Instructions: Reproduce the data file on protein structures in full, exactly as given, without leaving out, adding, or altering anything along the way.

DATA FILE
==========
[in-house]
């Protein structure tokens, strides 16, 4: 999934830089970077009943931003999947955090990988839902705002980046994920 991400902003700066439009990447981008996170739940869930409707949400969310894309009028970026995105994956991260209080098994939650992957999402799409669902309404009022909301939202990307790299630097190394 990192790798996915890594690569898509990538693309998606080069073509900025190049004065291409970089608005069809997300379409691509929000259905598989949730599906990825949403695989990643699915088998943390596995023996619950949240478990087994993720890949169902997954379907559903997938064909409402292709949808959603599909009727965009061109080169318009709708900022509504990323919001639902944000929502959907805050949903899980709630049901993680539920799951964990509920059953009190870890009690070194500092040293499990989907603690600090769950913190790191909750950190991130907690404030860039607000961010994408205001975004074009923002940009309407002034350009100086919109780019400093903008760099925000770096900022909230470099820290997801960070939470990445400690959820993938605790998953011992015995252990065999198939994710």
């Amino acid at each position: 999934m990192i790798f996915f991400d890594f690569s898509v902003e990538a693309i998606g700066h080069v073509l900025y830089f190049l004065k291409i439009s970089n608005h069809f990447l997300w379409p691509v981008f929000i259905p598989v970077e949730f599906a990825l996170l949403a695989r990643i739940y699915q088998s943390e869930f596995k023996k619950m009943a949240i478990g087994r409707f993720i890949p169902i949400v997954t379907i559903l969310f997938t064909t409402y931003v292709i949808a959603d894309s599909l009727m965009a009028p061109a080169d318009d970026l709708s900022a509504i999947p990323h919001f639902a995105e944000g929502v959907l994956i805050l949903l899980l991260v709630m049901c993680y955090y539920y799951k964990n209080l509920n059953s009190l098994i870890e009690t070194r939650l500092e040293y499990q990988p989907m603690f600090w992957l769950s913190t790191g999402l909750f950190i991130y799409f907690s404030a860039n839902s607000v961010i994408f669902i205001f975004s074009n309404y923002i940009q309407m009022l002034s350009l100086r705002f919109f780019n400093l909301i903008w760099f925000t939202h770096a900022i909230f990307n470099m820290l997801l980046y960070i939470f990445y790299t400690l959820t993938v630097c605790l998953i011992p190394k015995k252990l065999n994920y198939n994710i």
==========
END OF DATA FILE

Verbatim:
[in-house]
């Protein structure tokens, strides 16, 4: 999934830089970077009943931003999947955090990988839902705002980046994920 991400902003700066439009990447981008996170739940869930409707949400969310894309009028970026995105994956991260209080098994939650992957999402799409669902309404009022909301939202990307790299630097190394 990192790798996915890594690569898509990538693309998606080069073509900025190049004065291409970089608005069809997300379409691509929000259905598989949730599906990825949403695989990643699915088998943390596995023996619950949240478990087994993720890949169902997954379907559903997938064909409402292709949808959603599909009727965009061109080169318009709708900022509504990323919001639902944000929502959907805050949903899980709630049901993680539920799951964990509920059953009190870890009690070194500092040293499990989907603690600090769950913190790191909750950190991130907690404030860039607000961010994408205001975004074009923002940009309407002034350009100086919109780019400093903008760099925000770096900022909230470099820290997801960070939470990445400690959820993938605790998953011992015995252990065999198939994710």
């Amino acid at each position: 999934m990192i790798f996915f991400d890594f690569s898509v902003e990538a693309i998606g700066h080069v073509l900025y830089f190049l004065k291409i439009s970089n608005h069809f990447l997300w379409p691509v981008f929000i259905p598989v970077e949730f599906a990825l996170l949403a695989r990643i739940y699915q088998s943390e869930f596995k023996k619950m009943a949240i478990g087994r409707f993720i890949p169902i949400v997954t379907i559903l969310f997938t064909t409402y931003v292709i949808a959603d894309s599909l009727m965009a009028p061109a080169d318009d970026l709708s900022a509504i999947p990323h919001f639902a995105e944000g929502v959907l994956i805050l949903l899980l991260v709630m049901c993680y955090y539920y799951k964990n209080l509920n059953s009190l098994i870890e009690t070194r939650l500092e040293y499990q990988p989907m603690f600090w992957l769950s913190t790191g999402l909750f950190i991130y799409f907690s404030a860039n839902s607000v961010i994408f669902i205001f975004s074009n309404y923002i940009q309407m009022l002034s350009l100086r705002f919109f780019n400093l909301i903008w760099f925000t939202h770096a900022i909230f990307n470099m820290l997801l980046y960070i939470f990445y790299t400690l959820t993938v630097c605790l998953i011992p190394k015995k252990l065999n994920y198939n994710i």